Putin’s Poisons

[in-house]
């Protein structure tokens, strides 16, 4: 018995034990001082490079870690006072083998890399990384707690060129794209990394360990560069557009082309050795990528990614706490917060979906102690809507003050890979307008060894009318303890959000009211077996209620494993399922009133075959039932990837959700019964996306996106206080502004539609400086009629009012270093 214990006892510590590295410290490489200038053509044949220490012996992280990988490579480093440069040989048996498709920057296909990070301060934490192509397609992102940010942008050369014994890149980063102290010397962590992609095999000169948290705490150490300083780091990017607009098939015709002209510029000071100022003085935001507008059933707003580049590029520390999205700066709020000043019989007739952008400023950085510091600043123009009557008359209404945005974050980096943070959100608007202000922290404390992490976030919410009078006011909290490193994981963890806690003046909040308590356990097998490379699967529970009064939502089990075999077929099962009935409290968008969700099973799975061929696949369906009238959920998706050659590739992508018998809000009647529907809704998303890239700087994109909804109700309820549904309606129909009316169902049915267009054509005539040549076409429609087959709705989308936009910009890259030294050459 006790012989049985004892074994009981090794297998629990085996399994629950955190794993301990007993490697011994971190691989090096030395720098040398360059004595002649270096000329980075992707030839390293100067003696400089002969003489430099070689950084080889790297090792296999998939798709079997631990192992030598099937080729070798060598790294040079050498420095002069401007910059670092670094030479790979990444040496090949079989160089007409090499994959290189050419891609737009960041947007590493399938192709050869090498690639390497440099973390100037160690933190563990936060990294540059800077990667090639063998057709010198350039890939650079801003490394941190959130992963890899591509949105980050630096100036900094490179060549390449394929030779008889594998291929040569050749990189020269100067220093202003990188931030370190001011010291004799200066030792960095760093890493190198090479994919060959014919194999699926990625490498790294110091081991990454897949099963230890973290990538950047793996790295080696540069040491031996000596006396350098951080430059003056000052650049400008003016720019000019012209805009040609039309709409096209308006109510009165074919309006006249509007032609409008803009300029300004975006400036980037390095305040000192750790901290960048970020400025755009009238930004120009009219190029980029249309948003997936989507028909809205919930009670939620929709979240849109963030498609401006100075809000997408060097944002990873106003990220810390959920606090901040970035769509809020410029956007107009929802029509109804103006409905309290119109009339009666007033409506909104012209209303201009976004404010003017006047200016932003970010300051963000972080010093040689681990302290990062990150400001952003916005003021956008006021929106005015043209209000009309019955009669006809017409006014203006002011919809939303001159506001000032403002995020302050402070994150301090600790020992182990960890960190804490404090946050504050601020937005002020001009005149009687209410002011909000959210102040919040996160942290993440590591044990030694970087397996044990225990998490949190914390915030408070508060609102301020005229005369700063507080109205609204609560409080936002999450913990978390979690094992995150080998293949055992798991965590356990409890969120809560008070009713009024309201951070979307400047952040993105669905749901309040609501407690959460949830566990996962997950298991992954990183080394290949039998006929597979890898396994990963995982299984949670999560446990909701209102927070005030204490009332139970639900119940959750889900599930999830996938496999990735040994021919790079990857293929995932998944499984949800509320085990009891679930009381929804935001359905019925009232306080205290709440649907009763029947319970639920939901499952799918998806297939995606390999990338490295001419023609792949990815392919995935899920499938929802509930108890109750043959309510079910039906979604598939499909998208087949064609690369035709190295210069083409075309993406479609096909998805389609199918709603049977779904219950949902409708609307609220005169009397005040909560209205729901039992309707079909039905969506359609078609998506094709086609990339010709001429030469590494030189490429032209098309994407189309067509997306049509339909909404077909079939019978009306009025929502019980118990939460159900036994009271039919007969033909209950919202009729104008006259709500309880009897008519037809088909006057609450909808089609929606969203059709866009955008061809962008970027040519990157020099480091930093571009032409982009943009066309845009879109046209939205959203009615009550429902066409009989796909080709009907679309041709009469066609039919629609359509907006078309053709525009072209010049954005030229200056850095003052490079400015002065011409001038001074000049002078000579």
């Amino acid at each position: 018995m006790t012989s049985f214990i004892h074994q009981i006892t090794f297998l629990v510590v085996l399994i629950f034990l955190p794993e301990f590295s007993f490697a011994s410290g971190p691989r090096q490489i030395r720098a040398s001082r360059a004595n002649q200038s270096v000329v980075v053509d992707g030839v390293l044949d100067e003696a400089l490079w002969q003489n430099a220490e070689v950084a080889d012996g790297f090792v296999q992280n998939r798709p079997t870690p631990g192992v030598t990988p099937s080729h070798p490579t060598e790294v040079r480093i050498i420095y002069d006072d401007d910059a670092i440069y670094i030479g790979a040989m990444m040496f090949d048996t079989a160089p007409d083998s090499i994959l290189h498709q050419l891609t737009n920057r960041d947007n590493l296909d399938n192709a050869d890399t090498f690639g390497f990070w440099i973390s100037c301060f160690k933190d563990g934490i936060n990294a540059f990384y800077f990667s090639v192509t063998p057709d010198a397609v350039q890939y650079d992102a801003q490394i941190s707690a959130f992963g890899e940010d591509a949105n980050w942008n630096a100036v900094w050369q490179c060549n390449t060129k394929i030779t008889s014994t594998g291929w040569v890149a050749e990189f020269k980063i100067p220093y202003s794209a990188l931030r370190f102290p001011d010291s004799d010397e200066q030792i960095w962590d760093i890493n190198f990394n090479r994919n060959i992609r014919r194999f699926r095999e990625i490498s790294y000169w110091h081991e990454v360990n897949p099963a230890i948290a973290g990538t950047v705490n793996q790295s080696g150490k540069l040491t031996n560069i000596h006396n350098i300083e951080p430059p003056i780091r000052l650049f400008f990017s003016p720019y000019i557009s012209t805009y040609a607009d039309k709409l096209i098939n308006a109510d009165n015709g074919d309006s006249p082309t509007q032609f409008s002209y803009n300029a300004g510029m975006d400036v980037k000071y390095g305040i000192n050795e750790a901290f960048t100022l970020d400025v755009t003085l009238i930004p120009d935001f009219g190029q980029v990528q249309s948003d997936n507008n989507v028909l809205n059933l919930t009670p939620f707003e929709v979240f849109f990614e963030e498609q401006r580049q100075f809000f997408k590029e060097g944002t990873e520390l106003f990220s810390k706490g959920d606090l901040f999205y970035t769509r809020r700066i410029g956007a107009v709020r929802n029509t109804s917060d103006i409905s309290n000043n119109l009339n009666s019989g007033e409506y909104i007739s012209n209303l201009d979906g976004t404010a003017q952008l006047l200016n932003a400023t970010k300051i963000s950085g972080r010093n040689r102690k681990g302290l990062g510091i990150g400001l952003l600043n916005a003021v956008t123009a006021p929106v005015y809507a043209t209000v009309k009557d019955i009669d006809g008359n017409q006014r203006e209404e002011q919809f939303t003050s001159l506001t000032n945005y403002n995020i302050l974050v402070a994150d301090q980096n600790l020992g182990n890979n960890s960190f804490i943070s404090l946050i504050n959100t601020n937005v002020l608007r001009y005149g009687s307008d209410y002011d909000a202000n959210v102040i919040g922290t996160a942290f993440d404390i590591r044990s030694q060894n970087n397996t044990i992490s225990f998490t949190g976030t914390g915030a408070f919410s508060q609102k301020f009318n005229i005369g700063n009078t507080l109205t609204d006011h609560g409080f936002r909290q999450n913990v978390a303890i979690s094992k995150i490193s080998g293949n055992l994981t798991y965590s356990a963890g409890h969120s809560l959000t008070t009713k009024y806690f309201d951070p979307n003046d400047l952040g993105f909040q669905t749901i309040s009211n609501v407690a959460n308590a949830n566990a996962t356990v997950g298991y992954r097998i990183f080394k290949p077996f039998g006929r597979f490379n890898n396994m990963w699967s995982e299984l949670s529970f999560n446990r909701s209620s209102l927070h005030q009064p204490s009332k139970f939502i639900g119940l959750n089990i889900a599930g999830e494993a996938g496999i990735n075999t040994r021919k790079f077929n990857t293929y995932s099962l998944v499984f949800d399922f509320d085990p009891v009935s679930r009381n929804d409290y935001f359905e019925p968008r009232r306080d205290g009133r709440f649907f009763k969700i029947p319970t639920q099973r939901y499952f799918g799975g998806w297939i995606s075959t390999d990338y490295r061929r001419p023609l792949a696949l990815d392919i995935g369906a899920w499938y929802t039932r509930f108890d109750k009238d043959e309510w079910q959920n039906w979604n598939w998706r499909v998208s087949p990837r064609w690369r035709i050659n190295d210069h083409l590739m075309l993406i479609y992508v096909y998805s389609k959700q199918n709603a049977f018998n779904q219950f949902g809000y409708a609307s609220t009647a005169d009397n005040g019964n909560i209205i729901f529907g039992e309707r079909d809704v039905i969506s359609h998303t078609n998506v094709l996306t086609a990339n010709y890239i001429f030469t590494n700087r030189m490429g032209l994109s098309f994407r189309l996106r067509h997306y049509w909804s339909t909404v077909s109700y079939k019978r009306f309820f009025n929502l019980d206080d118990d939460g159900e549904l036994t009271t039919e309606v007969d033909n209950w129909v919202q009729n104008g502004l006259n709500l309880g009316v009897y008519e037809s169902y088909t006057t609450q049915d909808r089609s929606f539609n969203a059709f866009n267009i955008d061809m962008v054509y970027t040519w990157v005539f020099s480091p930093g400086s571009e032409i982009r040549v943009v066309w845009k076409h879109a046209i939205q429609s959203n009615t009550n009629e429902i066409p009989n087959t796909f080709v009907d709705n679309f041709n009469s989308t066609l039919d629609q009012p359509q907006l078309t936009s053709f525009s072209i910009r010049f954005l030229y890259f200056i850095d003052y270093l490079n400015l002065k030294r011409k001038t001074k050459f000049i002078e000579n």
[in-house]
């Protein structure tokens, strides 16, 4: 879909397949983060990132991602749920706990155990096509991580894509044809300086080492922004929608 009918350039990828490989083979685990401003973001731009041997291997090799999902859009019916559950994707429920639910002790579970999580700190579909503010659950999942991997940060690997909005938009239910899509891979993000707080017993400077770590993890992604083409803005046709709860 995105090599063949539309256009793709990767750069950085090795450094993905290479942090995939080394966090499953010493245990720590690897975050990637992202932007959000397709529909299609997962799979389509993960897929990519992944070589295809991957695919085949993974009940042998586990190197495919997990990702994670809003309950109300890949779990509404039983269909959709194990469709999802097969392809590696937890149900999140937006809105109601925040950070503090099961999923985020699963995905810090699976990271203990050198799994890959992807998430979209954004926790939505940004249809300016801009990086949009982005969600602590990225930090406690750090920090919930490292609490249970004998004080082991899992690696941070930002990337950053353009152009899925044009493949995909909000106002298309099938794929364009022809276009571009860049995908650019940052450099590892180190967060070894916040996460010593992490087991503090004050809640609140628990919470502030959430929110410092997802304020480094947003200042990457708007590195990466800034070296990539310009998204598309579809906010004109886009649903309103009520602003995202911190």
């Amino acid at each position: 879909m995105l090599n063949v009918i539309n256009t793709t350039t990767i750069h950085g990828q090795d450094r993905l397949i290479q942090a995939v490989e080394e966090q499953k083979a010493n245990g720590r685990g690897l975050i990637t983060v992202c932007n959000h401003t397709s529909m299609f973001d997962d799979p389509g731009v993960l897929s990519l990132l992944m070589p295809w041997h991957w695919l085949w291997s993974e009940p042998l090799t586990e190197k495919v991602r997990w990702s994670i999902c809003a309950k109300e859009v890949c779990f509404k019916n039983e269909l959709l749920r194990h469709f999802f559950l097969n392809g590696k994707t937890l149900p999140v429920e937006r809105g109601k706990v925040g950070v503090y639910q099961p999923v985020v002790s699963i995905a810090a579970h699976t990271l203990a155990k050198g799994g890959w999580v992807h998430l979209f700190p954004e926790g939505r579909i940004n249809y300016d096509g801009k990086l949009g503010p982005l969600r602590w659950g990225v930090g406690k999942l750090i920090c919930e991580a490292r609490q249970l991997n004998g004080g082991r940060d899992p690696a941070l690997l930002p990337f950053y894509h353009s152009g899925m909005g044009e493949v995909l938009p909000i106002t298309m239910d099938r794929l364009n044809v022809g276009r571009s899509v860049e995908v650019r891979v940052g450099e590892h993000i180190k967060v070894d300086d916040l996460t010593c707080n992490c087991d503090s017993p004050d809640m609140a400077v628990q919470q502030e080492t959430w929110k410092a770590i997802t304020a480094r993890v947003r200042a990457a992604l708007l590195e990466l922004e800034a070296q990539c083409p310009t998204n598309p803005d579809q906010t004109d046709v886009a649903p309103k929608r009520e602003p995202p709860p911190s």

Russia is a country of symbols. Major political shifts here are always accompanied by a change of outward trappings, as a graphic demonstration of a rupture with the old. In March 1917, as the Russian throne stood empty after the abdication of the last Czar, the crowned double-headed eagles — the symbols of the fallen empire — were being toppled all over the country: thrown down from the façades of government buildings, bridges, theaters, department stores, and spectacularly from the rostrum in the State Duma’s hemicycle in Petrograd. The new currency printed by the provisional government featured the eagle without the crowns or the scepter — a rare collector’s item as it only lasted a few months, until the eagle was eliminated altogether when the Bolsheviks seized power in a coup d’état later that year. Trying desperately to cling to power as the country — and the world — was

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